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Are you looking for a natural alternative when it comes to laundry stain removal? You may be looking to learn how to remove stains from clothes naturally, in a way that didn’t irritate baby soft skin? Well, here are some of the natural stain remover ideas that I discovered were best for getting everything clean with the minimal impact on the environment.
- 15 Natural Stain Removers That Work!
15 Natural Stain Removers That Work!
The only problem with all the cleaning products on the market today is that they are packed full of chemical ingredients that harm the planet. Yes, they do the job admirably. But at what cost?
As a mum, one of the first things I realised is that I would need a new arsenal of tips and tricks to get on top of removing all the spots and stains from my little girl’s clothes. And I preferred to learn how to remove stains from clothes naturally, rather than use chemicals that would cause allergies. So here are some natural stain remover ideas that I return to again and again.
Every time we use these chemicals, they get into our water supply and food chain. And they can also cause allergies, irritations and some have even been linked to cancer.
Add this to the plastic bottles that they all come in, and you end up with a real issue.
So read on for some natural homemade stain remover for clothes ideas that will do the job. Some are totally natural as coming from nature, others are man made yet are much more eco friendly and do the stain removal using a natural process. All are less harmful or not harmful at all to the environment. Get rid of any tough stain you find using one of these at home stain remover ideas.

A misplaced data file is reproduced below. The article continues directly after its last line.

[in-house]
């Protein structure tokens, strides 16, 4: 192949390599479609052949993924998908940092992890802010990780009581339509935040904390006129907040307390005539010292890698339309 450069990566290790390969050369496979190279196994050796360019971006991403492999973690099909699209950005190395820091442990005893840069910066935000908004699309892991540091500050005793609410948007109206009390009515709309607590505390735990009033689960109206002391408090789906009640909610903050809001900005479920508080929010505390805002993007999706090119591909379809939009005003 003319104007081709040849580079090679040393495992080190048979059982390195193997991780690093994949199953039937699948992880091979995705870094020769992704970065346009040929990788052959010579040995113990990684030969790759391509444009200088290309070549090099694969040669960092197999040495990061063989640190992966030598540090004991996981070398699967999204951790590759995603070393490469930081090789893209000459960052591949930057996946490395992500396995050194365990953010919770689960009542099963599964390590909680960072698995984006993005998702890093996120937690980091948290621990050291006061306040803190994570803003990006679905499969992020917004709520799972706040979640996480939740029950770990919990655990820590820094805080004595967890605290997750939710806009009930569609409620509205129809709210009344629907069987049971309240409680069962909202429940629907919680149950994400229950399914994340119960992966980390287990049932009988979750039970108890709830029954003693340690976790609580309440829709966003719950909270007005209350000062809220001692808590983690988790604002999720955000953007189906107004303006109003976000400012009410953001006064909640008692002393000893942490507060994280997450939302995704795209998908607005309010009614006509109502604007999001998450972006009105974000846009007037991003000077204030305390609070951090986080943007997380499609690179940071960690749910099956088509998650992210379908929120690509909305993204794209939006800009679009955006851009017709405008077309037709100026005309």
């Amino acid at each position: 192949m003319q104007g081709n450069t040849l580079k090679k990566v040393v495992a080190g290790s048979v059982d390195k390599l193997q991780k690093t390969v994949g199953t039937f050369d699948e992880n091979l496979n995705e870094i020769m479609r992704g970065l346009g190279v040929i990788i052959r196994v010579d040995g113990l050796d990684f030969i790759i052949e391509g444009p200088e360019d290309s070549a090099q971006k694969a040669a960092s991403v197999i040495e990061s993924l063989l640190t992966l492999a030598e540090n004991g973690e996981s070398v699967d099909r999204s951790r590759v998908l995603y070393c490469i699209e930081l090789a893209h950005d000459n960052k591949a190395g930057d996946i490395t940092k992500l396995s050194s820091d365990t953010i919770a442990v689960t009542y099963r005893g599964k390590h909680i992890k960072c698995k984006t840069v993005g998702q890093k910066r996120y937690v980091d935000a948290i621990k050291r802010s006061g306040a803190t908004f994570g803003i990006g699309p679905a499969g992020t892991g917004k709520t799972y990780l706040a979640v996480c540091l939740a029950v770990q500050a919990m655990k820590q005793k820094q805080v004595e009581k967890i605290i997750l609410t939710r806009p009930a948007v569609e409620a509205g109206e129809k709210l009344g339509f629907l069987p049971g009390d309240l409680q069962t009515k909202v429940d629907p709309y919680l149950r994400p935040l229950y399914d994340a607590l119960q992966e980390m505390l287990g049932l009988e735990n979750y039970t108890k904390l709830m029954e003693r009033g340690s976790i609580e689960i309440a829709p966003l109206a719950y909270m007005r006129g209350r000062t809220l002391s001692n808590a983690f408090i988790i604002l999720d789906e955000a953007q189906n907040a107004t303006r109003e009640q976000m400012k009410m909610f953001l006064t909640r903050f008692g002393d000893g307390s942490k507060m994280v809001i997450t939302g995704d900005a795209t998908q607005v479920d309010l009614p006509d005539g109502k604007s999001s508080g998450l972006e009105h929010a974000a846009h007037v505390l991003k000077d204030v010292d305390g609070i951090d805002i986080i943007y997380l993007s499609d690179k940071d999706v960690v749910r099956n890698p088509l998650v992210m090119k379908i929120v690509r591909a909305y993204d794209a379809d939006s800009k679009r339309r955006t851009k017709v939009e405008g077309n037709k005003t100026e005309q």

It’s obvious use if for removing red wine stains, blot out the stain then use white vinegar to remove the rest.
White vinegar is one of the best natural stain removers for clothes. You can use white vinegar on urine stains as a deodoriser. And it is great at getting out stains from tomatoes, mud and grass. Spot clean using white vinegar in a spray bottle or soak your garment for 1 – 2 hours, then wash as normal. Have coloured fabric? Then a colour test is recommended.
Bicarbonate of soda
Bicarbonate of soda (or baking soda) is also a brilliant product to always have in your cupboards. And is useful in so many ways, not just for baking!
Best used for mud, grass and perspiration stains, bicarbonate of soda is a fantastic natural stain remover. It is safe and non-toxic and works on most surfaces to clean and deodorise them.
In your laundry room it can be added when hand washing items and it will help break down protein stains such as sweat and blood. It is brilliant when you need to remove yellow underarm stains.
Here is how to make baking soda stain remover for armpit stains. Make it into a paste with a little bit of water and leave it on the stain for 30 minutes. Then wash as usual.
You probably wouldn’t think of cornflour as being a useful cleaning agent, but it is an incredibly useful item to have as a diy stain remover. It is brilliant for tackling grease stains in particular.
Sprinkle onto the fabric and rub gently. Leave for 30 – 60 minutes to let the stain be absorbed by the cornflour and then brush the resulting powder off. Launder as normal.